— Yash Joshi  (@MeYashjoshi) December 10, 2021

Read next: Instagram Plans On Allowing Users To Return To Its Old Chronologically Sorted News Feed

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5 apps for scheduling Instagram posts on iPhone and Android





Alright, we get it. You’re an Instagram Nostradamus.

You know exactly what you want to post and when you’re gonna want to post it. Maybe there’s a meme or comment you want to make that you know will be totally relevant for a future moment or event. Or it could be that you’re an influencer and you want to make sure you keep a steady stream of content coming, so you want to schedule posts for times when you know you won’t be active (or won’t have internet access).

You’ll be happy to know there are apps that are specialized for just such situations. So listen up, InstaNostradamuses…Instagrostra…Instadam…Insta…uh…you guys (we’ll workshop it. No we won’t. We’ll probably just abandon that effort completely. You’re welcome) — these are the Instagram-post-scheduling apps for you.

While all of the iPhone apps below are free to download, they all have some in-app purchases.

1. Planoly


We’ll start with “official partner” of Instagram, itself, Planoly — an Instaplanner that uses a grid to let you plan, schedule, and publish posts (as well as Reels) on Instagram. The app also lets you see post metrics and analytics so you can make sure your post didn’t flop.

Planoly is available for iOS on the Apple App Store and the Google Play store for Android.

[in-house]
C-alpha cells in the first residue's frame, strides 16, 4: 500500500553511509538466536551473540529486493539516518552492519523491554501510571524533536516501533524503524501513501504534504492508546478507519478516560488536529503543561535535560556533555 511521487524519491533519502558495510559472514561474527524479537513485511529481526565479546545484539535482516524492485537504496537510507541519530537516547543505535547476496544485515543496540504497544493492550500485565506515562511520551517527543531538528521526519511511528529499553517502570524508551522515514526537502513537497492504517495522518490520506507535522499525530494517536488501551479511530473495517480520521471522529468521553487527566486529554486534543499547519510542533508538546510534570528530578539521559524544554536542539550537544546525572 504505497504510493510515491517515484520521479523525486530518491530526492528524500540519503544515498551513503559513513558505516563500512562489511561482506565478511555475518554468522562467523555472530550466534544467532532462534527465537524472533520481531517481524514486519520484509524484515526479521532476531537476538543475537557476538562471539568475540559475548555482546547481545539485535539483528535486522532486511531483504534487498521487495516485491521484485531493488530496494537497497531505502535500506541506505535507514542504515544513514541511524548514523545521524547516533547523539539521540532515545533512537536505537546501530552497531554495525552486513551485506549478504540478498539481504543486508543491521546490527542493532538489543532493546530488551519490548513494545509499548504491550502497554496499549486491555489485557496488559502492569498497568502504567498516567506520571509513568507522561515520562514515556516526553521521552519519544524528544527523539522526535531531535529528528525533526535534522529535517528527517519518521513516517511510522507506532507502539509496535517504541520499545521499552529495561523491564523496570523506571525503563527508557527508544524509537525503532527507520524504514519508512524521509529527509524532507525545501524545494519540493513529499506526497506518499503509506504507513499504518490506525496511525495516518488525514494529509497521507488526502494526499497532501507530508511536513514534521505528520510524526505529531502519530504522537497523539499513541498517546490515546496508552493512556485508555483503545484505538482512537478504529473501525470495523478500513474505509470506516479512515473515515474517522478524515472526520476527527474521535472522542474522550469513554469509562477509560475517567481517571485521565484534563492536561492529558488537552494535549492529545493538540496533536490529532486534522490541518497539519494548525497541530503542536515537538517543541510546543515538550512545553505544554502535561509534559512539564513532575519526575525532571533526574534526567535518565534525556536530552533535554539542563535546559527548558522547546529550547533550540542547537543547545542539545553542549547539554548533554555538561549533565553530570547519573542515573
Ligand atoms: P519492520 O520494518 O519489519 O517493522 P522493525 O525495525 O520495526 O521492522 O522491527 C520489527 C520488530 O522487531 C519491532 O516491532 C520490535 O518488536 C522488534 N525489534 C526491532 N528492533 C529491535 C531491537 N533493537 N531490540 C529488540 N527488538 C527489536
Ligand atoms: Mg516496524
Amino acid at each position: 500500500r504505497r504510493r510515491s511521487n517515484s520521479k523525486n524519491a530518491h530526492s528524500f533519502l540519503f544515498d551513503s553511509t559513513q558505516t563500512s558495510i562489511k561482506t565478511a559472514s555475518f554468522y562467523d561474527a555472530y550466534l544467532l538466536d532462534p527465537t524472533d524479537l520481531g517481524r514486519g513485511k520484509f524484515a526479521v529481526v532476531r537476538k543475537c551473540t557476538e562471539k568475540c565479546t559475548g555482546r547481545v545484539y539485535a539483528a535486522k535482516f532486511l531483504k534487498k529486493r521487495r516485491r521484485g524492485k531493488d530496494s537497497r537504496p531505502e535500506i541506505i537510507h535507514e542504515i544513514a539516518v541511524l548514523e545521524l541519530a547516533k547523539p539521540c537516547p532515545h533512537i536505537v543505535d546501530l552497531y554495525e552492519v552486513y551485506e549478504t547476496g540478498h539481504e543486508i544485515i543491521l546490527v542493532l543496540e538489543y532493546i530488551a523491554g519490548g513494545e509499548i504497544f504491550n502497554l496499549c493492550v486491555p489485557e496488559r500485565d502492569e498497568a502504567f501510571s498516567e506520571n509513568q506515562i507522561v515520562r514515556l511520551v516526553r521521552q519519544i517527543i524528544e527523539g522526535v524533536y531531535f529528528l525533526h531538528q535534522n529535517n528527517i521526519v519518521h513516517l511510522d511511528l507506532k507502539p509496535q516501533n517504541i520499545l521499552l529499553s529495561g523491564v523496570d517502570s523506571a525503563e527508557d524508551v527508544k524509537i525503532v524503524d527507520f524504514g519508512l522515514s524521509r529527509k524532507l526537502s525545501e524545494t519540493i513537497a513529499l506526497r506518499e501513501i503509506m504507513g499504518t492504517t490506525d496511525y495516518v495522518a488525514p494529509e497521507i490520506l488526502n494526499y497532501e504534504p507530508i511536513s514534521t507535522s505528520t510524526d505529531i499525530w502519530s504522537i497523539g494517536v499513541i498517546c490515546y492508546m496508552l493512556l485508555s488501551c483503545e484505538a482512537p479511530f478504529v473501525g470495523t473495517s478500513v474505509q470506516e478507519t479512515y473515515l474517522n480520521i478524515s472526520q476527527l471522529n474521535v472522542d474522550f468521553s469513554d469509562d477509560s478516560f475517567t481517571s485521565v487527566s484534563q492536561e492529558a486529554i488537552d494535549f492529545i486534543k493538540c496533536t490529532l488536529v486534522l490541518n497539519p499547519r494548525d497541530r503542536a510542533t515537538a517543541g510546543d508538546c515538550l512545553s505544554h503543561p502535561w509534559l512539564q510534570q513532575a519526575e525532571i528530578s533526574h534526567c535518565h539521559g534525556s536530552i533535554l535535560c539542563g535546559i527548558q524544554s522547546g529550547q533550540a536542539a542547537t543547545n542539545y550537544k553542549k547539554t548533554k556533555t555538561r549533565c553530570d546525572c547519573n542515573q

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2. Buffer

BufferCredit: buffer / app store

Buffer is another Instagram post scheduler that helps you plan your posts and analyze feedback once they’re published. Use a calendar view to drag and drop posts into days/time slots for easy scheduling.

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Buffer is available for iOS on the Apple App Store and the Google Play store for Android.

3. Preview

PreviewCredit: preview / app store

Preview offers typical post-scheduling tools and analytics along with a few helpful extras. Get caption ideas, recommendations for hashtags, and more.

Preview is available for iOS on the Apple App Store and the Google Play store for Android.

4. Content Office

Content OfficeCredit: content office / app store

An Instagram post scheduler with a visual boost, Content Office allows users to plan and schedule Instagram posts while learning “marketing and visual guides to grow your brand on Instagram.” Like aesthetics and using visuals to create cohesive themes? Maybe this is the Instaplanner for you.

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Content Office is available for iOS on the Apple App Store.

5. Plann

PlannCredit: plann / apple store

You’ll never guess what “Plann” lets you do…

Aside from scheduling posts, get content ideas and recommendations, as well as strategy tips to ensure you’re maximizing your Instagram engagement. Ever wonder when the best time to post something is? Plann can offer you some help with that.

Plann is available for iOS on the Apple App Store and the Google Play store for Android.